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Carrying On With Kansas

I first heard of Kansas when I was but a callow teenager.

The crowd gathering in the auditorium contained more gray heads than an AARP convention. Some of the ladies in attendance wore retro-looking tie-dyed T-shirts.

“Bunch of old hippies!” I thought to myself.

My wife and I had gone to the venue to enjoy the lyrical offerings of a musical ensemble who have been around long enough to be labeled as “classic.” That’s what happens when you age: You go from being called whippersnapper to adult to middle-aged to classic. The next step, I imagine, is fossil.

The group of musicians stepped out onto the stage. Although due to some of the members’ advanced age, “tottered” might be a better description.

But appearances can be deceiving. Within moments, a roaring freight train of sound rolled over the audience, causing many of them to turn off their hearing aids.

And so began our evening with the classic rock group called Kansas.

I first heard of Kansas when I was but a callow teenager. The band soon became part of the soundtrack of my youth. My car’s AM radio routinely blasted out such tunes as “Dust in the Wind” and “Point of No Return.” After hearing Kansas come out of a tiny, tinny speaker for all those years, it was a head trip to actually experience them in person.

The music at their concert was also coming out of speakers, obviously. But we’re talking about woofers the size of cattle trailers. Several times during the Kansas concert, I instinctively reached into my pocket because it felt as if my cell phone were vibrating. Nope. Just an overabundance of vibrato in the room.

Despite their advancing years, most of the members of Kansas still wear their hair in a rock star shoulder-length style. I admired their denial of the passage of time. But one would expect nothing less from a group who issued an album titled “Monolith” that featured cover art depicting a Native American man wearing a space helmet that had been accessorized with a set of buffalo horns.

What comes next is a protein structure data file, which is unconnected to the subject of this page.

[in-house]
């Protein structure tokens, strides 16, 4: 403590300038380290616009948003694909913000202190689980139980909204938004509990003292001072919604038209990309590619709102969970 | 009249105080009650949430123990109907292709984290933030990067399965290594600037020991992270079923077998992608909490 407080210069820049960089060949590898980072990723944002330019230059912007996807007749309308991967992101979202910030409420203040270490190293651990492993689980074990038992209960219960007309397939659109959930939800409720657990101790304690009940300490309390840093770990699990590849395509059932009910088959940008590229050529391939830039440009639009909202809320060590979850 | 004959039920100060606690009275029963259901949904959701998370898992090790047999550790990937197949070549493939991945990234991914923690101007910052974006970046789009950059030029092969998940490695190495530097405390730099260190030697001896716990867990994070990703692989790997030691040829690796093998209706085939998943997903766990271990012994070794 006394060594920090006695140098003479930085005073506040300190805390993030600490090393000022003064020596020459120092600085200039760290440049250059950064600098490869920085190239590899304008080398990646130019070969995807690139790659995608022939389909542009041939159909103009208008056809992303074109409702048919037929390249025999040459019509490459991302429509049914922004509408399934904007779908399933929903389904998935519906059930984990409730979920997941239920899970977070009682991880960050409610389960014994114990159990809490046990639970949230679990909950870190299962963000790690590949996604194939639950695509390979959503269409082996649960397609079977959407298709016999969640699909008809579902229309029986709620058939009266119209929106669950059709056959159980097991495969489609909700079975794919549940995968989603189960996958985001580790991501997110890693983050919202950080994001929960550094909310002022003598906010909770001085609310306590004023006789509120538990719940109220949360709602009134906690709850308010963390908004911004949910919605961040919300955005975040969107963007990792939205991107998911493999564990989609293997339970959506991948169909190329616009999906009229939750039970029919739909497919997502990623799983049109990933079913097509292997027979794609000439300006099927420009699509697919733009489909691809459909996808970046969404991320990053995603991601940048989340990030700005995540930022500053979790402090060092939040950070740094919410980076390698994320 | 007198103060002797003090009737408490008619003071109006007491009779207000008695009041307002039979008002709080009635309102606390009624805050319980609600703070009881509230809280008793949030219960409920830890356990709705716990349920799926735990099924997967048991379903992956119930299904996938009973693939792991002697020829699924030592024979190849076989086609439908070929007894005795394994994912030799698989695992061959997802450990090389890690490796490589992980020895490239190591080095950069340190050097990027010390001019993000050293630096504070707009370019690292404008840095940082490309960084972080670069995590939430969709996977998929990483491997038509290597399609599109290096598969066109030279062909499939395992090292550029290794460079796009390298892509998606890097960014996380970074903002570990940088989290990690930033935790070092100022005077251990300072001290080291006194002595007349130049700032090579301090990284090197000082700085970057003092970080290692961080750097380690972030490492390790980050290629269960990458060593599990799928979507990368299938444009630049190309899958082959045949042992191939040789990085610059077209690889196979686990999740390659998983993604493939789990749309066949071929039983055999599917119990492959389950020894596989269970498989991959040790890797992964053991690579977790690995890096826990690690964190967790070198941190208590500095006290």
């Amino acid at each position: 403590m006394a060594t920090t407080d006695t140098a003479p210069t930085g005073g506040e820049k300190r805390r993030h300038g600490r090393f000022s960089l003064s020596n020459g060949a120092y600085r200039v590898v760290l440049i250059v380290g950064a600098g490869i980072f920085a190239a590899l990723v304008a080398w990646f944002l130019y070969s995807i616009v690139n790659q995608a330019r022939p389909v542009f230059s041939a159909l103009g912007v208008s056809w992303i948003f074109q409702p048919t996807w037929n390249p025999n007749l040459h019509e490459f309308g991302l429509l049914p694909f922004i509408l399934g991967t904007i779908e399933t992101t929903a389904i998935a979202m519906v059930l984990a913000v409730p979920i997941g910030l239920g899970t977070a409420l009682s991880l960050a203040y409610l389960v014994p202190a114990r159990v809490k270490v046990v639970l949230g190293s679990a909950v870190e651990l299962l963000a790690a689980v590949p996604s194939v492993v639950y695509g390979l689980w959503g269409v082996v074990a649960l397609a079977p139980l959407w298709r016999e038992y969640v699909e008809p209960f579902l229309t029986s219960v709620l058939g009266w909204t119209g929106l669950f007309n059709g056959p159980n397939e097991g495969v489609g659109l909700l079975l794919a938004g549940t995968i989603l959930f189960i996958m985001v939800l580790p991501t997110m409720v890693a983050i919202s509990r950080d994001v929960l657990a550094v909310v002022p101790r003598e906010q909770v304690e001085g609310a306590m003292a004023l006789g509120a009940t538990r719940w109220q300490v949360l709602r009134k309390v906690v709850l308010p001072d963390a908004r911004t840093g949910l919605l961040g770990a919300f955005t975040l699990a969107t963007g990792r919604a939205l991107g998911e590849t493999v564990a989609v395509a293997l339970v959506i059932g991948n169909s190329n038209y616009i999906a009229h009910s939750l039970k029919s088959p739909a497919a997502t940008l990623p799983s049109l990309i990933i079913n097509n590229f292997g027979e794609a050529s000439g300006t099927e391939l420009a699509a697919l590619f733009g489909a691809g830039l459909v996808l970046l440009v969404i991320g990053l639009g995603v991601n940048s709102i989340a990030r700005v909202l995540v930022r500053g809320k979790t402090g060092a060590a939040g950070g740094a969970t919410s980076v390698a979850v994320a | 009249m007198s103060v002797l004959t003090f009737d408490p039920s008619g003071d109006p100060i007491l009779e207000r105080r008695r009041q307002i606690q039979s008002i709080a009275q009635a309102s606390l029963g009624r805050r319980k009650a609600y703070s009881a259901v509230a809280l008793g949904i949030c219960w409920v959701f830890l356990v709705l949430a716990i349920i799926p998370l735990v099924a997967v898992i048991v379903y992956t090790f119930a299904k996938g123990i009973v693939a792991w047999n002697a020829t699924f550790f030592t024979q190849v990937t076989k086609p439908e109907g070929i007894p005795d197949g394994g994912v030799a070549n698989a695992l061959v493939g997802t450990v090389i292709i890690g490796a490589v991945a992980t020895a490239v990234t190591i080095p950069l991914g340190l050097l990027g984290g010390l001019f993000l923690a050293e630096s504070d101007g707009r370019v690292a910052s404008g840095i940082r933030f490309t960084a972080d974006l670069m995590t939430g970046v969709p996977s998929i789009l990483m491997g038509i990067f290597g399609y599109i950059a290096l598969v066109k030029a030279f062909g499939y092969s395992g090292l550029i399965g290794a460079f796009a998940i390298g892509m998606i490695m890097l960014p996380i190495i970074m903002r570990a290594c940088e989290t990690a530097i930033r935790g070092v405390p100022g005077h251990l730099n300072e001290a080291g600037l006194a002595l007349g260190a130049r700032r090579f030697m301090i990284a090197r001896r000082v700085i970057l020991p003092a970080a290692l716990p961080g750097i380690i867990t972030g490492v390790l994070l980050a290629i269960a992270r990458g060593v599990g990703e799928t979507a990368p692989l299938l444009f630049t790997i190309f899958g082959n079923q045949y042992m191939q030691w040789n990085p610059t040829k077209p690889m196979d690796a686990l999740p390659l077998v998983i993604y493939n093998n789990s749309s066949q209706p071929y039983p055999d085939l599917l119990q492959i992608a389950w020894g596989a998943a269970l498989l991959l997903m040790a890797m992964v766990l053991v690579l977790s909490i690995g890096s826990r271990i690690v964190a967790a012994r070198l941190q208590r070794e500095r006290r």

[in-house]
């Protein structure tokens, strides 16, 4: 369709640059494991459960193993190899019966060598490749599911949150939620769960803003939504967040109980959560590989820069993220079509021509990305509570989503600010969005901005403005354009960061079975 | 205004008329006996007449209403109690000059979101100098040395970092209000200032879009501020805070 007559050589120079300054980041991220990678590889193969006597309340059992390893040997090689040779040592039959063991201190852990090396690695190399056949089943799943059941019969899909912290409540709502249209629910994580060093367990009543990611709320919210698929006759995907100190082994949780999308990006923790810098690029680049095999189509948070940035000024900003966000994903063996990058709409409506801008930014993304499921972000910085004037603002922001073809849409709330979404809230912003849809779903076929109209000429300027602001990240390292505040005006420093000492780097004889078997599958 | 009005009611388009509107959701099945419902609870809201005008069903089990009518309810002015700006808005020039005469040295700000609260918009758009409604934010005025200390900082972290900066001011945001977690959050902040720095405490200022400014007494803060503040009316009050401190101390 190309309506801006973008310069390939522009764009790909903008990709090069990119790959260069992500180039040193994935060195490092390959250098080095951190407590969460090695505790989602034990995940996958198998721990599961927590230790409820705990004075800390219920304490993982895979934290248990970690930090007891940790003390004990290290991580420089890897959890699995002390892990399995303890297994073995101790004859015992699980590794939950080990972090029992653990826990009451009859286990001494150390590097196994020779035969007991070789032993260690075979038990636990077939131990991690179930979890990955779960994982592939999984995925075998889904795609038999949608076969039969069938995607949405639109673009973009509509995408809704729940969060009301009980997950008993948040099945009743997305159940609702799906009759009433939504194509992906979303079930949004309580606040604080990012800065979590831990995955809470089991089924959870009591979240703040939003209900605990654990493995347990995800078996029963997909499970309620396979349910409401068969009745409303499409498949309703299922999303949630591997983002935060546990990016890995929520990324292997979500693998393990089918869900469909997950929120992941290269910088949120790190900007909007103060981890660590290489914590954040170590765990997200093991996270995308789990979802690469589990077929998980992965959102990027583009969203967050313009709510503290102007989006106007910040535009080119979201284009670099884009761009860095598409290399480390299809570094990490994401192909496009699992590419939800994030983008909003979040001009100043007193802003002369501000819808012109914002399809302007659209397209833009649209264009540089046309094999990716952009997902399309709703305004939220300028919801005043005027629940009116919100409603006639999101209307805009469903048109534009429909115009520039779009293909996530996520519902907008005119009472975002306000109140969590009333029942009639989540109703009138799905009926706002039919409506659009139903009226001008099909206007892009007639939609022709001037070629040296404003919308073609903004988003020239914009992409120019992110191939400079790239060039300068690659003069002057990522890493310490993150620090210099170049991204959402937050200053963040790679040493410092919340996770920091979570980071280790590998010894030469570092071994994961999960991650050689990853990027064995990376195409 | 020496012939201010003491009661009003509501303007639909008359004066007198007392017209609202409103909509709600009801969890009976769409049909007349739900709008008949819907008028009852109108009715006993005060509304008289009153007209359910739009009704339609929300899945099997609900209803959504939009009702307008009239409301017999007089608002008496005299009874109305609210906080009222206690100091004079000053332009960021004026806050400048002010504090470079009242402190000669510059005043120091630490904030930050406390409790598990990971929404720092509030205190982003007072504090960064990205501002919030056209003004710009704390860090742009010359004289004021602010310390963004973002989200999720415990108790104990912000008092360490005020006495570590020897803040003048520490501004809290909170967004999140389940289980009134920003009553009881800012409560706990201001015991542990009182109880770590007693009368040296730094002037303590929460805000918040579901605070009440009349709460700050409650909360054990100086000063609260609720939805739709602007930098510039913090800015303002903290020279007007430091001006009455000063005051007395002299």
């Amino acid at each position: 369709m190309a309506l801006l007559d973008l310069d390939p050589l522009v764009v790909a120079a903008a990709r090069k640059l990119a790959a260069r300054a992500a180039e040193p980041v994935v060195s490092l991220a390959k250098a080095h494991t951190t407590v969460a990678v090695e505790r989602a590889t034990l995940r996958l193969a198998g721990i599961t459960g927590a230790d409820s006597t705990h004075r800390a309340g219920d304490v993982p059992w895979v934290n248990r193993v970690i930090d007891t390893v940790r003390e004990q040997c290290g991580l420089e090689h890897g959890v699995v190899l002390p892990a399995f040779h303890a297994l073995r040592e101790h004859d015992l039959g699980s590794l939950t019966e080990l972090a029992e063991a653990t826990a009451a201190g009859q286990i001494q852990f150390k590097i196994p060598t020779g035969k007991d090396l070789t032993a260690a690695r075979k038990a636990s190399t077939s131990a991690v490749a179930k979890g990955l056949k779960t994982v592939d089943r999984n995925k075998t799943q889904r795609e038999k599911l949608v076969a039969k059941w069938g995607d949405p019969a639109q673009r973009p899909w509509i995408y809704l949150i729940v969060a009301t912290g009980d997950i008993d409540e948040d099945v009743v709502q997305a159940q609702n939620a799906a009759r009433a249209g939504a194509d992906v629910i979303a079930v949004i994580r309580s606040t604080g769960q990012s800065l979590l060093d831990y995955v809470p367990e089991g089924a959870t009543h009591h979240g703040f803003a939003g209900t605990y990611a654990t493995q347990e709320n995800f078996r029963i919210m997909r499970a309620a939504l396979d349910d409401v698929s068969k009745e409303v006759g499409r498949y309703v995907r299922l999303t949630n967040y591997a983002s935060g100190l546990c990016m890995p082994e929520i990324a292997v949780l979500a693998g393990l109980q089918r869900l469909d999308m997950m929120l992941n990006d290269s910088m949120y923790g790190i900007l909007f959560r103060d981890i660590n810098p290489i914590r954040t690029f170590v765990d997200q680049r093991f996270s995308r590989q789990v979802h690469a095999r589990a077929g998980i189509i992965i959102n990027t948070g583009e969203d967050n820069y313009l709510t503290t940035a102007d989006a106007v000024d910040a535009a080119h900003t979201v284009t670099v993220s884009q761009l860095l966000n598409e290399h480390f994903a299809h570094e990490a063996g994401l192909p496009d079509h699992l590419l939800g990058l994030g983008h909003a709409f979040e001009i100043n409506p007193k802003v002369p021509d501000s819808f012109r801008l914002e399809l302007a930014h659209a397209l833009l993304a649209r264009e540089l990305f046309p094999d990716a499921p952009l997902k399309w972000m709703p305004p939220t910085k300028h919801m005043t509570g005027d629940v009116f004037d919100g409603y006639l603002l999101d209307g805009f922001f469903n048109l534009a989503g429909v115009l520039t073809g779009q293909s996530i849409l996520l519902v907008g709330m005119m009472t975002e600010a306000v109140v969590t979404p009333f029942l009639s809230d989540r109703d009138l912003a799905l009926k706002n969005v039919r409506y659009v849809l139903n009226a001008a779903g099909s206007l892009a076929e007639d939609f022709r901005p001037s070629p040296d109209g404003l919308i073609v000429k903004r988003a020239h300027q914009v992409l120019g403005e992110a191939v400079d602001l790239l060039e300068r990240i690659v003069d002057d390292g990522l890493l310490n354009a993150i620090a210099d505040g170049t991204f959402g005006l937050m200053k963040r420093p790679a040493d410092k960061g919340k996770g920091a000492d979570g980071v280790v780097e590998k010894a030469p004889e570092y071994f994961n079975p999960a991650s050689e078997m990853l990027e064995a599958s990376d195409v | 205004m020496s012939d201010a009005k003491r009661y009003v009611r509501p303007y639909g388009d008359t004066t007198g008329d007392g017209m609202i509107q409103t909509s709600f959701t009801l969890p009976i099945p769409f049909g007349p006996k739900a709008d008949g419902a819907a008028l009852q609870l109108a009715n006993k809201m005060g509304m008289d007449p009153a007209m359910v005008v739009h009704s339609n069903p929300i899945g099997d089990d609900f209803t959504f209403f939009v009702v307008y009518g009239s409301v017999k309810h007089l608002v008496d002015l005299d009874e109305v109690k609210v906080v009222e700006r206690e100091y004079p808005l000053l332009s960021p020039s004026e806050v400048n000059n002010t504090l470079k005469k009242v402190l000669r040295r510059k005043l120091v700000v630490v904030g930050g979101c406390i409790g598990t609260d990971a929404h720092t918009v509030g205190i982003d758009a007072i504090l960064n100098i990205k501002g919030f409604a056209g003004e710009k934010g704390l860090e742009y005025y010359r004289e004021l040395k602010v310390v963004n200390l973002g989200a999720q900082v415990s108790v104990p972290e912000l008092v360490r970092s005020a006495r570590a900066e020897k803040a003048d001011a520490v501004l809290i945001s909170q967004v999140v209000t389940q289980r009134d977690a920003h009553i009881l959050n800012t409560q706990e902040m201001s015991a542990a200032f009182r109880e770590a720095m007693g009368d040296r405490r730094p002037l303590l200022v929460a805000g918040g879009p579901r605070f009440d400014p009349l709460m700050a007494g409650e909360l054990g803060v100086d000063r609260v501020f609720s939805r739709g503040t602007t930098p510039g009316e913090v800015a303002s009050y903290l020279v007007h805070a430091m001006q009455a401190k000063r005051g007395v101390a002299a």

The band’s energy level was impressive for an aging group of guys, some of whom qualify for Social Security. Perhaps their vigor was partially due to the knowledge that Medicare will pick up the tab should they injure themselves during an extremely intense guitar riff.

Speaking of energy, one of the most caffeinated members of Kansas was violinist and guitar guy David Ragsdale. There were moments when he virtually attacked his fiddle and other times when he made it sing so sweetly that it could have caused all four faces on Mount Rushmore to weep.

Frontman Ronnie Platt belted out the old Kansas songs in a manner that seemed indistinguishable from the original vinyl. Listening to him croon tunes from “Leftoverture” transported me back to my teens and the front seat of my 1959 Ford Fairlane. Which is a wonderful thing, because if there’s anything we aging hippies can’t stand it’s inconsistency.

Seated behind my wife and I were a young couple. And by “young” I mean, “we have cottage cheese older than they are.”

The youthful couple were extremely vocal in showing their appreciation for Kansas’ music. As each tune ended, they would clap and whistle and shout such things as “WOO-HOO!” and “Oh, heck yeah!” using a different four-lettered “h” word in the place of “heck.”

The show ended with a thunderous rendition of “Carry On Wayward Son.” After the lights went up, I chatted with the youthful Kansas fanatics. Justin and Brittany said that they are originally from Bismarck. I knew this was true because A) nobody would ever lie about being from North Dakota, and B) when prompted, Justin was able to correctly pronounce North Dakota as “Nordakota.”

I told them that they seemed rather unseasoned to be fans of geezer rock. Justin replied that they were 25 years old, confirming my suspicion that I own socks that were purchased before he was born.

“Brittany and I grew up on this music,” said Justin. “Our parents played it for us all the time, and we can’t get enough of it. Last year, we took my dad to see a Paul Simon performance and a Heart concert. At the end of the month, we’re taking him to see Three Dog Night.”

Wow! Now there’s an example of offspring who know how to properly treat their parents! Anyone who has baby boomer progenitors should take note.

As we left the performance hall, I asked my wife what she thought of Kansas.

“They aren’t getting older,” she replied, “They’re becoming even more classic!”

I think that’s a slogan all of us aging rockers should adopt.              

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Jerry’s book, Dear County Agent Guy, is available at Workman.com and in bookstores nationwide.

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